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Education, Technology, and Empirical Data

I just returned from the Institute for Advanced Study’s Symposium on Technology and Education. Anyone interested in how education operates should contact the folks in today’s symposium or in the year-long seminar The Dewey Seminar: Education, Schools and the State. It is a great group of people thinking about justice, finance, the structure of schools, education and labor matters, whether constitutions address education, and much more. Indeed, it struck me that many of the participants’ work could provide interesting opportunities for collaboration.

Today’s speakers offered some fantastic ideas about the way education works in K-12. One thing that occurred to me was how, in yet another field, data is increasingly important. In many areas, vast amounts of data are being used to understand how a student is performing or where a different type of learning style may be required or whether a teacher is effective, and so on. This point may be readily familiar to those interested in empirical legal studies. Yet, two key issues arise. How does one sort the data? And, how does one interpret the data.

The answer seems to lie in the ability to embrace the Google mindset. Take in data. Study it. Play with it. Study it. Play with it. Study it. Play with it. And see where it takes you. As Hal Varian has described (pdf), “The real secret to Google’s success is that they are constantly experimenting with the algorithm, adjusting, tuning and tweaking virtually continuously.” He compares this approach to “the Japanese approach to quality control is kaizen which is commonly translated as ‘continuous improvement.'” As general matter Varian has offered:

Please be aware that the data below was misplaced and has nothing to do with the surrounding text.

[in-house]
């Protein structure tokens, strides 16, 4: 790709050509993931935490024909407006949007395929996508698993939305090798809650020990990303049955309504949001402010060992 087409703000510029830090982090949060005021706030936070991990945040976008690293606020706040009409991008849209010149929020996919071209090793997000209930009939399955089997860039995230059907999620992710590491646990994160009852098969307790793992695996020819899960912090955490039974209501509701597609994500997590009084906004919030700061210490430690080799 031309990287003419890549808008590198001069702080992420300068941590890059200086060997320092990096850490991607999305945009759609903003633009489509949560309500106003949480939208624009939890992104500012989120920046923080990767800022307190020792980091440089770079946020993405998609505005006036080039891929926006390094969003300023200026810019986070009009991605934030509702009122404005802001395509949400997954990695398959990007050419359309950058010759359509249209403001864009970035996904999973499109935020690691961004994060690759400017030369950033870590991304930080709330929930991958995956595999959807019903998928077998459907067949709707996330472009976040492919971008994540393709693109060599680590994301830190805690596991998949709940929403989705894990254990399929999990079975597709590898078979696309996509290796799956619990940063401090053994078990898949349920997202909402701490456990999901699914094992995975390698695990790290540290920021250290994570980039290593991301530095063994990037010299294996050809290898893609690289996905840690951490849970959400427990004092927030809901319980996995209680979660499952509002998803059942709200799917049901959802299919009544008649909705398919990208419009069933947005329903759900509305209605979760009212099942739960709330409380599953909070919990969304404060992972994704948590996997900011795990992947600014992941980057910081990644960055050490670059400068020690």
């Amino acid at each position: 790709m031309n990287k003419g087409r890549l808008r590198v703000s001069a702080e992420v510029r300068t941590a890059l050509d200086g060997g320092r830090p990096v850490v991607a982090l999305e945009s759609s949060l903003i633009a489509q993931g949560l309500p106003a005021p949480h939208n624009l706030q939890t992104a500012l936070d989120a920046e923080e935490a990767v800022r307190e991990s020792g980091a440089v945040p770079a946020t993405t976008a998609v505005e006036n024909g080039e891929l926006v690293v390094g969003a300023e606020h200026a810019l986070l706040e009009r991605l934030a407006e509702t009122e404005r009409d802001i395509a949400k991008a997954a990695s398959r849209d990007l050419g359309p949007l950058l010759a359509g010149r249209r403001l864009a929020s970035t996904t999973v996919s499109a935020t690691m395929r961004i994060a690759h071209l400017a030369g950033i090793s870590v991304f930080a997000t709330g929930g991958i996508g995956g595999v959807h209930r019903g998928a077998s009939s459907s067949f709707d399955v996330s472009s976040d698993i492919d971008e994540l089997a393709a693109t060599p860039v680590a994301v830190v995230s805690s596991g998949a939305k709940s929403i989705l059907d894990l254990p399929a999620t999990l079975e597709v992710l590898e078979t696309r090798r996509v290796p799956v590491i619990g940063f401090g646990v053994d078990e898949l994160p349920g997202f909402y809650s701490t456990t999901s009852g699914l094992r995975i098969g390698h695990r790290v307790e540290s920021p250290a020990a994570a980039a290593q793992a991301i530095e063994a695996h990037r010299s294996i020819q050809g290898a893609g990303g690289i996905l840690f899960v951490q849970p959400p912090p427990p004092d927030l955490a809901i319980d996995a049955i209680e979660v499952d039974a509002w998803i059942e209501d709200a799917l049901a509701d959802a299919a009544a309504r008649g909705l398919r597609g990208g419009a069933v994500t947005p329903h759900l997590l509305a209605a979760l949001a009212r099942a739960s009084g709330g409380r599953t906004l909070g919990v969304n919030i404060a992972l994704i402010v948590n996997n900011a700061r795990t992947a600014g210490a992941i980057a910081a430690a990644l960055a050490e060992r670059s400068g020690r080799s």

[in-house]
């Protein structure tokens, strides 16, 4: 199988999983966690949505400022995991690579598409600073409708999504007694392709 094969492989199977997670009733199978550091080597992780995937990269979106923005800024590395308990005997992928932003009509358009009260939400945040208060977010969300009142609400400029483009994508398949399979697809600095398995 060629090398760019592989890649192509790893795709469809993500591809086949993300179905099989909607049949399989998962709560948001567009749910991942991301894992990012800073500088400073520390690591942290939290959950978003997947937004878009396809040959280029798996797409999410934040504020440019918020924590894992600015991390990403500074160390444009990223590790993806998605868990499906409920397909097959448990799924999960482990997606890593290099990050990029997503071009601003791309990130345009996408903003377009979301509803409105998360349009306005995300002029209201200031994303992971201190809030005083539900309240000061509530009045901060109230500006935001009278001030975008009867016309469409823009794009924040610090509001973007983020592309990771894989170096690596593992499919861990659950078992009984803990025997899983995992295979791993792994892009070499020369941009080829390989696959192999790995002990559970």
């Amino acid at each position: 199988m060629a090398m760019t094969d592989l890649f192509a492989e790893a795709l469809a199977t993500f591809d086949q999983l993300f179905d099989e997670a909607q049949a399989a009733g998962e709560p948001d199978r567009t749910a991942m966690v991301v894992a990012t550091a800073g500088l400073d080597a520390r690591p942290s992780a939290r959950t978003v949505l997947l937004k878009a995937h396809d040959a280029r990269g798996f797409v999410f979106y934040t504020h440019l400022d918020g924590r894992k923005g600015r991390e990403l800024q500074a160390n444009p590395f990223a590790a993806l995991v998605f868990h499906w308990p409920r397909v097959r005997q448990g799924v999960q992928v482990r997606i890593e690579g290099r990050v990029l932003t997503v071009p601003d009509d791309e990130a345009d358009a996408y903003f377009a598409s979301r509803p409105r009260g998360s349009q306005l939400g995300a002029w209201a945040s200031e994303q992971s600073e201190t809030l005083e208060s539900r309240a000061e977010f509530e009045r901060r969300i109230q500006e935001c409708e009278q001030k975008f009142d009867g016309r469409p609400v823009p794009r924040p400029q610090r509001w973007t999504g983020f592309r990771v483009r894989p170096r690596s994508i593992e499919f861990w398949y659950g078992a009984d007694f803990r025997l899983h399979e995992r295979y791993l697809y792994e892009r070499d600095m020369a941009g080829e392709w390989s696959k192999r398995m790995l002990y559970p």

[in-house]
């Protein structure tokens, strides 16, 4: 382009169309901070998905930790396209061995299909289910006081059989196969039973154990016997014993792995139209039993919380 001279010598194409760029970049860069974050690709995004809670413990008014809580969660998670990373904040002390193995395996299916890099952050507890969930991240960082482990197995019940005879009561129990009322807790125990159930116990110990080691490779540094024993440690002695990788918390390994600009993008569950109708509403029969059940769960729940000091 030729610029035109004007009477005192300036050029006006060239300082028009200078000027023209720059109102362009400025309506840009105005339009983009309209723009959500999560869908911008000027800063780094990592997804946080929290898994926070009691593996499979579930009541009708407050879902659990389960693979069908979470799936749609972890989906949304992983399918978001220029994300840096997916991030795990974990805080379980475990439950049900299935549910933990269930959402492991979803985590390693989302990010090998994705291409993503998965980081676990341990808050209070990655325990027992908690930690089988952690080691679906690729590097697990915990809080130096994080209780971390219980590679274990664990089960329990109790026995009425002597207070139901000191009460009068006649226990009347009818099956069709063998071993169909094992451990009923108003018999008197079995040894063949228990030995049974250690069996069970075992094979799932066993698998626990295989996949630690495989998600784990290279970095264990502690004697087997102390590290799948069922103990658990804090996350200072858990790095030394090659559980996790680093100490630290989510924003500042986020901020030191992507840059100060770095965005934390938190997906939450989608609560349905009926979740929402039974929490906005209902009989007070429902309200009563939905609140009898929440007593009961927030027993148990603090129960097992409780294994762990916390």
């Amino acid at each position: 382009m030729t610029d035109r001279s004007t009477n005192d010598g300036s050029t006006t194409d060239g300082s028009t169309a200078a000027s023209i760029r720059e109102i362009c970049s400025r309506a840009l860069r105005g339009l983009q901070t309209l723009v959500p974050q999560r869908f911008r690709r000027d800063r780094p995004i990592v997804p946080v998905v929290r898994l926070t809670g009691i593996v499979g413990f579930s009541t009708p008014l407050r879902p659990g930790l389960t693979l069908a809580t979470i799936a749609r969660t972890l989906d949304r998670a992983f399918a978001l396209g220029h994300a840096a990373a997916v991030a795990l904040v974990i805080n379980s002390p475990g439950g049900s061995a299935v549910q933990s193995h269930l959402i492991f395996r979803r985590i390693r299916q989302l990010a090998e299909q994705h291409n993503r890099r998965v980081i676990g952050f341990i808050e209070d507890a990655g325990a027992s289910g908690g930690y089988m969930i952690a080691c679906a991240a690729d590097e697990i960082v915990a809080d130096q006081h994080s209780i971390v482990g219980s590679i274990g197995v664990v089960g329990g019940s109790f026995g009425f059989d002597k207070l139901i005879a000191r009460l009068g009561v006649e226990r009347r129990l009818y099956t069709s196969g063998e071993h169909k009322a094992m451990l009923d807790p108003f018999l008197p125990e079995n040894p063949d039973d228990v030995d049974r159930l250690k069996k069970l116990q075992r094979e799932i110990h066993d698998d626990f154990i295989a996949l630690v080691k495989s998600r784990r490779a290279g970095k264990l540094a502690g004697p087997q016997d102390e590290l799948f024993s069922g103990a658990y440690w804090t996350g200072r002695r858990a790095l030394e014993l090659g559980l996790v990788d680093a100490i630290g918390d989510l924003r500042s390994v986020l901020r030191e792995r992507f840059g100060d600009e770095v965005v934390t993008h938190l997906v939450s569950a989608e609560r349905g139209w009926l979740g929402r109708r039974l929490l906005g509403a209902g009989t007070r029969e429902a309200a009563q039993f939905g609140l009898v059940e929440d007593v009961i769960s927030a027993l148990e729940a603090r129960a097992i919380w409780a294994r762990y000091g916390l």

During the 1960s and 70s the scientific study of financial markets flourished due to the availability of massive amounts of data and the application of quantitative methods. I think that marketing is at the same position finance was in the early 1960s. Large amounts of computer readable data on marketing performance are just now becoming available via search engines, supermarket scanners, and other sorts of information technology. Such data provides the raw material for scientific studies of consumer behavior and I expect that there will much progress in this area in the coming decade.

After today’s seminar I am wondering whether “large amounts of computer readable data on marketing performance” could also be written “large amounts of computer readable data on education performance.” It seems like that day is coming, if not already here. We may be entering an era where education is heavily data driven and educators must be able to use new tools to understand and use the data. The challenges regarding privacy, notions of tracking, and fairness will be large. Then again the promise of improved educational outcomes and a system that can reach more students in ways far beyond training them to jump through test-taking hoops suggests that whatever the obstacles, it is worth pursuing the possibilities.